On Marijuana Oils and Misleading Promises

Is the Marijuana Lobby Trying to Buy Your Legislature and Your Votes?

If marijuana has a medical application that can be proven, Merck and Pfizer will probably see the benefit of getting into the 4.2 billion dollar business.   Marijuana companies, like pharmaceutical companies,  contribute heavily to politicians and lobbying efforts.  Unlike the pharmaceutical industry, they don’t go through a rigorous testing and approval process.  The marijuana industry uses pesticides, even banned pesticides, but it promotes itself as organic and natural.

Medical marijuana “caregivers” have no accountability and liability, and their lobbyists know it.  We think it is wrong when the marijuana industry lobbyists give parents with very sick children false hope.

Marijuana lobbyists should not be seen as having pure and “compassionate” motives, as they pretend.*   The public has a right to know that CBD for epilepsy does not always work.

The Press should investigate how much the marijuana lobby spends to advertise and go on TV on behalf of passing “medical” marijuana laws.

Treating Cancer with Marijuana Oils?

A few of the children treated with an artisanal CBD (cannabidiol, the derivative of marijuana used for epilepsy) have died,  and some of the children treated with cannabis oil for cancer also died.

In Montana a few years ago, Cashy Hyde’s father was featured on TV, saying his son had been cured of cancer using cannabis oil.  Sadly,  the boy eventually died, sometime after the startling announcement that he had been cured.  The constant nurture and love from his parents probably helped to extend his life.

A man in Iowa who advocated for marijuana also died of cancer.   In Australia, a little girl whose father had been treating her neuroblastoma with cannabis oil died in May.   Receiving constant love, attention and kind wishes from others sent good vibes into the world, but no medical professional thought it had an effect on the cancer.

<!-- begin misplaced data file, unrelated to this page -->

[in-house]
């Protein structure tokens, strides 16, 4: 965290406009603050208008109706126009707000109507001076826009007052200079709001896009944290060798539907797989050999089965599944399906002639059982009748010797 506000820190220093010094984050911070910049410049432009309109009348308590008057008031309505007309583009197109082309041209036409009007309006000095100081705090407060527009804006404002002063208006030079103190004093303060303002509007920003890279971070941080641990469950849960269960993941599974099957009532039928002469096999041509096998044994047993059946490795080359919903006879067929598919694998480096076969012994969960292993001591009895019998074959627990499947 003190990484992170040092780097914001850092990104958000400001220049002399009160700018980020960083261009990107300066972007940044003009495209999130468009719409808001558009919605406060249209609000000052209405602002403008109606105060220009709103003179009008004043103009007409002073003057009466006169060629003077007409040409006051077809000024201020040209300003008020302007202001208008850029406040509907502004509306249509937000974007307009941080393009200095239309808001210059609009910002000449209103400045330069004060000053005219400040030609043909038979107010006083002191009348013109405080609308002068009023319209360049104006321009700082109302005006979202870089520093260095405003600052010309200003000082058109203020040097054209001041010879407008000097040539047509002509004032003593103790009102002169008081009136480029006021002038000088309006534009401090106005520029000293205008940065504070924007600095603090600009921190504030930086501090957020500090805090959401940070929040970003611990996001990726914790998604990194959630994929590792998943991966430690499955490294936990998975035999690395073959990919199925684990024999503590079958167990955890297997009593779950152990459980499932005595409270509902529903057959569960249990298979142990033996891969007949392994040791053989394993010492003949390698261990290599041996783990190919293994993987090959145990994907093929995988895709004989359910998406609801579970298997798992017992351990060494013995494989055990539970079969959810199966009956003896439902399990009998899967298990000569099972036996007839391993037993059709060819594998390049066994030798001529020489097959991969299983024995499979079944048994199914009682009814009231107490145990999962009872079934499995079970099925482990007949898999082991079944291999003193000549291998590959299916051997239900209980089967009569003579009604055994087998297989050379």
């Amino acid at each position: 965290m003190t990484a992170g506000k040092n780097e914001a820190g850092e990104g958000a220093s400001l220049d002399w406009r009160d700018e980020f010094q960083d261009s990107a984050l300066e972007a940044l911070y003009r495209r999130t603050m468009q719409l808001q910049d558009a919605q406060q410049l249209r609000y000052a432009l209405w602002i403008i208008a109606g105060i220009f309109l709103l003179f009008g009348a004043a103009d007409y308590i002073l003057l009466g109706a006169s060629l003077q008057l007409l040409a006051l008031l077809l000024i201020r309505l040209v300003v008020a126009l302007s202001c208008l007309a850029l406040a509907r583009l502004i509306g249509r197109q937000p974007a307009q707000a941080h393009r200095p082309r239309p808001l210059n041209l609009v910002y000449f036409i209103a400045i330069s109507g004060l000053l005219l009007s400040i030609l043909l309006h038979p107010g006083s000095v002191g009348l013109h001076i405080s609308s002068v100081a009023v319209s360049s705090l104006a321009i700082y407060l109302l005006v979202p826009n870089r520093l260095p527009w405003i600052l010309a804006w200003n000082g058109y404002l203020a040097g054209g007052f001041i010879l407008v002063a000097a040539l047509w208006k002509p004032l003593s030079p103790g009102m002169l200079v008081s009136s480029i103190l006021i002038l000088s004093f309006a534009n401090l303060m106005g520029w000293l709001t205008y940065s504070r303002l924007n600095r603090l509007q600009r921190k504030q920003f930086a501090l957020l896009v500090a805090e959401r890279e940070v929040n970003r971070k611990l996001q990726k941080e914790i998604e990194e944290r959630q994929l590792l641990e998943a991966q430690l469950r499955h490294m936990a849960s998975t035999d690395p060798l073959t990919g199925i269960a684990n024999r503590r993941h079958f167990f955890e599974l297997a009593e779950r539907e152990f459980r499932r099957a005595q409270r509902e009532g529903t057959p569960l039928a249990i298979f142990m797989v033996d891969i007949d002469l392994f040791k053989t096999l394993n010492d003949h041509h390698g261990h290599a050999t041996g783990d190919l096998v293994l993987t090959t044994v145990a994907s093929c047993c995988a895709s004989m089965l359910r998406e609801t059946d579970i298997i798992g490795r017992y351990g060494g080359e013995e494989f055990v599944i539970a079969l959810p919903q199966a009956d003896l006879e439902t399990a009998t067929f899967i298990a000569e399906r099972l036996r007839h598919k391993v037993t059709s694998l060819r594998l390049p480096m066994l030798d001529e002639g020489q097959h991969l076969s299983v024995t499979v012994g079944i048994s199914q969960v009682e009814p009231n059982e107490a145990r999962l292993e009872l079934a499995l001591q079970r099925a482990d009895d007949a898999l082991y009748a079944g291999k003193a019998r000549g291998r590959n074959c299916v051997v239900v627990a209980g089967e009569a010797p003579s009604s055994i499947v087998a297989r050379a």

It is understandable why some parents with little hope for their child would prefer such oils over harsh chemotherapy.

We do not criticize the parents for trying alternative treatments. However, advocacy for these parents should not be used to further the agenda of legalization.

When reading about the remarkable claims advocates of medical marijuana propose, please remember the placebo effect.  We don’t know why placebos cure some people and not others.   It could be the power of belief, or the result of a person’s own immune system having the ability to fight the disease.

Parents Opposed to Pot objects to the tactics of marijuana lobbyists because:

  • They give partial truths, attempt to sway public opinion while hiding essential facts.
  • They engage in unfair defamation of character and advertising. Two years ago Rep. Debbie Wasserman Schultz and Rep. Andy Harris were targeted with cruel and slanderous attacks because of their votes regarding medical marijuana.  Rep. Wasserman Schultz recently voted to allow veterans to be allowed marijuana — although it makes PTSD worse.
  • They outpsend the opposition to marijuana legalization and target youth with their advocacy, while pretending to be grass roots.  Smart Approaches to Marijuana was founded after the vote to legalize in Washington and Colorado.
  • They intentionally use the term “medical marijuana” when they mean cannabidiol (CBD), which lacks the psychoactive qualities of regular marijuana.  The confusion justifies teens who “dab” with highly potent Butane Hash Oil BHO) because they believe it’s harmless and even medicinal.

(Read Part 1)

*The 1996 ballot in legalizing marijuana in California was called the Compassionate Use Act and people were led to believe it was only for terminally ill people with cancer and AIDS.   In reality, only 3-5% of the marijuana has been used for these conditions.